The CPM congress, which concluded in Kozhikode today, was expected to be about change, not status quo. For a marginalised party struggling to stay relevant in national politics, the least that was expected was introspection and a radical course correction. The big meet delivered no such hint that the party was even interested.
The party was still talking 'neo-liberalism', 'imperialist globalisation', 'bourgeoise vices' and 'transition capitalism to socialism'. There were calls to restrict party workers from indulging in vices but the ideological resolution set no direction for the party or goals. In the end it just was a big talk shop.
"The party does not assess its growth based solely on electoral gains," Politburo member S Ramachandran Pillai said. This virtually stops all speculation on the CPM trying hard to seek out new constituencies to bolster its electoral standing. The proceedings also gave out the impression that the party is not going for an image overhaul in a hurry.
The party could have replaced party general secretary Prakash Karat with someone younger like Sitaram Yechury to send out a signal that it is thinking fresh. Karat’s tenure at the helm has been disastrous to say the least. Under him the CPM has lost friends across the political spectrum and more importantly, lost its political relevance. He is perceived to be too standoffish and intellectually inclined to negotiate artfully and take other parties on board.
His move to withdraw from the UPA over the Indo-US nuclear deal was questioned by some party members from West Bengal but he resolutely defended himself. Ultimately, it was the Kerala lobby within the party—it is more hardline in its approach and less amenable to new ideas—which ensured that he carried the day. There’s no clear picture yet whether his leadership was challenged strongly, but there are indications that many of his decisions were put to question.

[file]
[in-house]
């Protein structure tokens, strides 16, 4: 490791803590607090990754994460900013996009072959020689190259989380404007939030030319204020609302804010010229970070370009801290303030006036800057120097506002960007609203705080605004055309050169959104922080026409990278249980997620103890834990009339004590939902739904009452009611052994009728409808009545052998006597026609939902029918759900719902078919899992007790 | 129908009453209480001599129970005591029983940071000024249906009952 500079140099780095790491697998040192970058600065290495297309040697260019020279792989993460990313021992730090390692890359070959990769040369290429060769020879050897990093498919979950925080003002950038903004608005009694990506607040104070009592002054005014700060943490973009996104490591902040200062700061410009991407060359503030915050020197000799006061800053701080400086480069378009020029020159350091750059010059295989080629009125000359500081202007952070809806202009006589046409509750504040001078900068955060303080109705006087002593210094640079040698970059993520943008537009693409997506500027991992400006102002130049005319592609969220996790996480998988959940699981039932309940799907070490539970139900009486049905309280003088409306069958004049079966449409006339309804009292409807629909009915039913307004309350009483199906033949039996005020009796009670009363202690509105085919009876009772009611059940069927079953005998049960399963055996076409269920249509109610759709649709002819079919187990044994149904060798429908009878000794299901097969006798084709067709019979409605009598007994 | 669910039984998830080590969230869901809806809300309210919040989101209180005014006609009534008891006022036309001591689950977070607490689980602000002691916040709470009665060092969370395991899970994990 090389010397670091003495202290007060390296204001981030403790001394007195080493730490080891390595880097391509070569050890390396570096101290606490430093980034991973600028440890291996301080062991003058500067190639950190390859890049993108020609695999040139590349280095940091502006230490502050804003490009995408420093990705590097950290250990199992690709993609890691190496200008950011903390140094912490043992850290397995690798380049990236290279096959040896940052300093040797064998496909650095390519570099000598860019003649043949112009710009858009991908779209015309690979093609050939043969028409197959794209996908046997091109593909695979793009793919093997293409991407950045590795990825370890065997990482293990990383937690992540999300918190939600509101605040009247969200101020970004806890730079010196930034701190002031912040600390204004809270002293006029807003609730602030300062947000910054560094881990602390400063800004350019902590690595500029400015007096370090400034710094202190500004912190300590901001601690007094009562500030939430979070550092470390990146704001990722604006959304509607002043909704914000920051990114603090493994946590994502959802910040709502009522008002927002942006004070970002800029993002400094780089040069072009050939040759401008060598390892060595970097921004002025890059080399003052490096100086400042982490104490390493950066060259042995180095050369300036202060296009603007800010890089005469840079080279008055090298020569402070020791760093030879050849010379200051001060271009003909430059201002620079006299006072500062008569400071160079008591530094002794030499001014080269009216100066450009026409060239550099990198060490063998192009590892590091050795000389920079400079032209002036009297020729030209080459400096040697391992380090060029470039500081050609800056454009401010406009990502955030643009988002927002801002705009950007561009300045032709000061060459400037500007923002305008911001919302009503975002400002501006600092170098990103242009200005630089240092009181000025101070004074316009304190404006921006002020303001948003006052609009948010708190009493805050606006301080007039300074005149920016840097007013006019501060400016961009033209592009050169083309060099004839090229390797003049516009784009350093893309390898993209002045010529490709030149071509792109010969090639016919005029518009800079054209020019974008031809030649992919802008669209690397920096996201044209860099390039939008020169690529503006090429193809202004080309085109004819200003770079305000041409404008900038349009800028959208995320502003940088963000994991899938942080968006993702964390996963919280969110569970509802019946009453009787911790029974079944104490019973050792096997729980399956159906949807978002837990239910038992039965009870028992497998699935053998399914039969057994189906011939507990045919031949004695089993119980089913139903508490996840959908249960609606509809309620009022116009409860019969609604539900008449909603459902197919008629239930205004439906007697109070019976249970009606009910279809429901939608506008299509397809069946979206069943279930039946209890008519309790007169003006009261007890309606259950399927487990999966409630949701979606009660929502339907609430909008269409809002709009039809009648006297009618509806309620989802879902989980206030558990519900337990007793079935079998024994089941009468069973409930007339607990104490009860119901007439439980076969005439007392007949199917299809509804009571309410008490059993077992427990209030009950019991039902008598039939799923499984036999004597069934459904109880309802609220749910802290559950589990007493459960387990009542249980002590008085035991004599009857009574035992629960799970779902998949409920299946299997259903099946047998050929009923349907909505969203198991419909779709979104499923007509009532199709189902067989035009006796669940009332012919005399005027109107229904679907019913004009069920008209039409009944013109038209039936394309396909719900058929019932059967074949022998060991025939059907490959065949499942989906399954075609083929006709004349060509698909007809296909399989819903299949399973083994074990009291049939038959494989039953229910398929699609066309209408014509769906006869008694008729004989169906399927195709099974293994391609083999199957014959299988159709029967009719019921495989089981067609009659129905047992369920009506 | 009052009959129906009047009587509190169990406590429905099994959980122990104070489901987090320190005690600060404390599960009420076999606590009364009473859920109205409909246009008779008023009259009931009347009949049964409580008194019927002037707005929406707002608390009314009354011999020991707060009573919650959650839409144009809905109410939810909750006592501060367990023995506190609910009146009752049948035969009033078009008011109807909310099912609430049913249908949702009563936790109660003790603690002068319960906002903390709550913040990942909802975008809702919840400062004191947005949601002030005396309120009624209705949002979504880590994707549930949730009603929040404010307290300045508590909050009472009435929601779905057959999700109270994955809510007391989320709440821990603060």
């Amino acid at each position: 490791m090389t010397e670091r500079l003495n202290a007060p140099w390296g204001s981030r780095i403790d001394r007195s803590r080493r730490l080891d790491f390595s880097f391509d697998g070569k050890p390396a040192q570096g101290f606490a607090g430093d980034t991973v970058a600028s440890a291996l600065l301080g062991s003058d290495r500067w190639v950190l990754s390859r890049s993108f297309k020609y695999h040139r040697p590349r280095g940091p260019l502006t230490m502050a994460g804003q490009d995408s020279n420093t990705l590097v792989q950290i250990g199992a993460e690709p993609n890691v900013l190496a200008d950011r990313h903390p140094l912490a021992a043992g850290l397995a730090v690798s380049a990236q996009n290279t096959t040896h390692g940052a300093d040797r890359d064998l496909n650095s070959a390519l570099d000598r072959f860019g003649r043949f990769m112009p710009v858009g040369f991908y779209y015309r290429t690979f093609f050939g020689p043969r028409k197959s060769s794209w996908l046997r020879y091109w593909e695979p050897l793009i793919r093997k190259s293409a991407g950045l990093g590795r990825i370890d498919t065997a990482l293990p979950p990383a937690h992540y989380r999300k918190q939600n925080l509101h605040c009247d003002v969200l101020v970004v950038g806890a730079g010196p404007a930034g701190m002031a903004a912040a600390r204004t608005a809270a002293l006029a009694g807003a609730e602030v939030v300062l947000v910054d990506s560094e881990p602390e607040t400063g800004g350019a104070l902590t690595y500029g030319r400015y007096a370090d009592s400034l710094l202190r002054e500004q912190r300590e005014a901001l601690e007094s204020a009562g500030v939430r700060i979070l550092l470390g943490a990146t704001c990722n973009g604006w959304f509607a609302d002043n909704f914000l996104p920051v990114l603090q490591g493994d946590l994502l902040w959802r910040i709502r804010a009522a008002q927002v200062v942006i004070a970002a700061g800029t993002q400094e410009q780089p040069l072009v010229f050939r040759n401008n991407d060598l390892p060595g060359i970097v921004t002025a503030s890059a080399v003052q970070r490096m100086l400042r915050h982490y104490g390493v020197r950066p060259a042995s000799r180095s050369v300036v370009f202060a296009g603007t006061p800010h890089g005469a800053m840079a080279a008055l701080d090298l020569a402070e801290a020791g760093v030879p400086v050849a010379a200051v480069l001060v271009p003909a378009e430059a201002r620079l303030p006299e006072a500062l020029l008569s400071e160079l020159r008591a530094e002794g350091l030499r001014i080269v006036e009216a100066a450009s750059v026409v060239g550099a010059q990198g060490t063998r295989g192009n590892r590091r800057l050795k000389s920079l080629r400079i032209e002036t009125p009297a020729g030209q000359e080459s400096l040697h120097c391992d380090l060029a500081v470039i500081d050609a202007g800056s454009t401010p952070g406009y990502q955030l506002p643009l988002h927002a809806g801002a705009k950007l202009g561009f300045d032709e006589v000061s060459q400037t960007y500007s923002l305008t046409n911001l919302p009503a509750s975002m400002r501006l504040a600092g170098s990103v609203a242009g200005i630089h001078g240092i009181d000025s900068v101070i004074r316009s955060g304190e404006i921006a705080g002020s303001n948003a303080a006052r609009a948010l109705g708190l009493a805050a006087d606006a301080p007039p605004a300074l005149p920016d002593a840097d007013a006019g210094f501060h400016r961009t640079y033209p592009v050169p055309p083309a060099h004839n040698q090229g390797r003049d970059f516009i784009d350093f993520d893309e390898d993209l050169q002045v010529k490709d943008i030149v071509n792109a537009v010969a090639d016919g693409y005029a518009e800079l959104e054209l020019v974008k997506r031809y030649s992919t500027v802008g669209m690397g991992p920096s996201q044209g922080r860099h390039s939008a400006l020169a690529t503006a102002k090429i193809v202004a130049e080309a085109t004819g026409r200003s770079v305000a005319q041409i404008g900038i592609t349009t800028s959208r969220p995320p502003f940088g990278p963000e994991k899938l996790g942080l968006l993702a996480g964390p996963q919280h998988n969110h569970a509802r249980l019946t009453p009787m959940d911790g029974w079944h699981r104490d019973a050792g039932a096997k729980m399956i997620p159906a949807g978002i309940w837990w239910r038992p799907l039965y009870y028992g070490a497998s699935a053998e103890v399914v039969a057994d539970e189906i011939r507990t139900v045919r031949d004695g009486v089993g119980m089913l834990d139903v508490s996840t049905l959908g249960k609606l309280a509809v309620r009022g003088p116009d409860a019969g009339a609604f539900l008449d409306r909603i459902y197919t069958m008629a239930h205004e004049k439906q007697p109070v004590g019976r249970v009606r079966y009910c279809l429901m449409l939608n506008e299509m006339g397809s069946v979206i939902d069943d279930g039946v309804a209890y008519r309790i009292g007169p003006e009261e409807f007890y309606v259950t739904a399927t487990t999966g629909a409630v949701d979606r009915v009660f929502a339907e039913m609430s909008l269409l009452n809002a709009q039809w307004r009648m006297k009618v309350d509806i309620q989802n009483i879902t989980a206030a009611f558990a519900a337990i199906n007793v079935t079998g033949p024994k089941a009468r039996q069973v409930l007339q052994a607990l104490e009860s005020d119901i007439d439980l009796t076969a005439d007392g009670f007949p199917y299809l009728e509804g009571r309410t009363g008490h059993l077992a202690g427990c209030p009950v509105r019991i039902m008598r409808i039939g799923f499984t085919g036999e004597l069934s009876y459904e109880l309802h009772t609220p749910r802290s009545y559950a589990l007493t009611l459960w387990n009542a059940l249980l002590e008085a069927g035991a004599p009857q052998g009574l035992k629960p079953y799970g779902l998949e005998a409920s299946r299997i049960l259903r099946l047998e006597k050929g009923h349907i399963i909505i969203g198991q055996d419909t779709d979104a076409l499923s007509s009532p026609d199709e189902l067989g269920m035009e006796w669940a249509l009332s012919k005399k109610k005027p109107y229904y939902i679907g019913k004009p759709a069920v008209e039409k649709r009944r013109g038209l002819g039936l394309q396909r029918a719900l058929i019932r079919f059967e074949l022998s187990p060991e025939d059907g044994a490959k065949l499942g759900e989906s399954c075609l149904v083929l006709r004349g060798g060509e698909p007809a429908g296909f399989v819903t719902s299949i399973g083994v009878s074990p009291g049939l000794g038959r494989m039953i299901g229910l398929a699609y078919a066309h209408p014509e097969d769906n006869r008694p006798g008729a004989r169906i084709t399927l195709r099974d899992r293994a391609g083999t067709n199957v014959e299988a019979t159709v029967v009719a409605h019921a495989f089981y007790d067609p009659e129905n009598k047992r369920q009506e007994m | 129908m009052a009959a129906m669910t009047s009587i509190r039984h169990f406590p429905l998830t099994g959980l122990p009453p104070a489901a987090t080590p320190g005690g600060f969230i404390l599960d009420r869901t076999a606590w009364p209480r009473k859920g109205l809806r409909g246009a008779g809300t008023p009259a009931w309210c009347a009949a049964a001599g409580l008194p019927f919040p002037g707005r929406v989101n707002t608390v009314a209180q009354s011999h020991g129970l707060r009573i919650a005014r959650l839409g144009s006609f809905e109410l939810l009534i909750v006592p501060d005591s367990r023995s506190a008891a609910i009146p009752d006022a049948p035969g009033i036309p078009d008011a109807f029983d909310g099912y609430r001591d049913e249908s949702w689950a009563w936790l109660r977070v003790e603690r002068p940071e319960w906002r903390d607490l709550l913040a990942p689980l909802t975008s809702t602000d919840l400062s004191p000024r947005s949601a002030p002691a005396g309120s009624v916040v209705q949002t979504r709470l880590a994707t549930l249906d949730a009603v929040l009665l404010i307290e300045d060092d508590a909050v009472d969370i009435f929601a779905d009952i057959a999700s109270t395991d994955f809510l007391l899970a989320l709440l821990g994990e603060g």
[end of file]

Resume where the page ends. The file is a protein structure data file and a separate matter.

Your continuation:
While the draft political-organisational report observes that the CPM is fast becoming the organisation of the aged, there appears to be little effort to put in place correctives. It observes that a majority of the members of the party are in the 32-51 age group and youth below 25 years of age constitute only 6.25 percent. However, the report does not mention that not many in the 32-51 group are in the upper rungs of the party.
There are no young faces in the party with whom the youth can relate to. It is not clear where the big loyalists of Left ideology in the country’s most reputed institutions vanish. Why aren’t they in the party, speaking for it, speaking about it? Obviously, the party doesn’t want to lose sleep over it. Attracting young blood is the last of its concerns. It does not want the old order to be challenged. It does not like to invite fresh ideas.
Of course, the biggest problem with the party is its inability to look at the economic realities around with a fresh outlook. It refuses to acknowledge that the country is populated by a young, aspirational people who have tested success after the economic reforms and want more. They won’t be bogged down by any ideology.
Individualism has found a firm footing on the economic front and it won’t succumb to the non-existent mothballed ideas like communism. Even the core constituency of the Left is far different from it was four decades ago. The CPM meet fails to take all changes—social, economic and political—into account and offer a new roadmap for its own progress.
But knowing the Left in India, does it surprise? No. The party wants to survive, not grow. That is one of its biggest failings.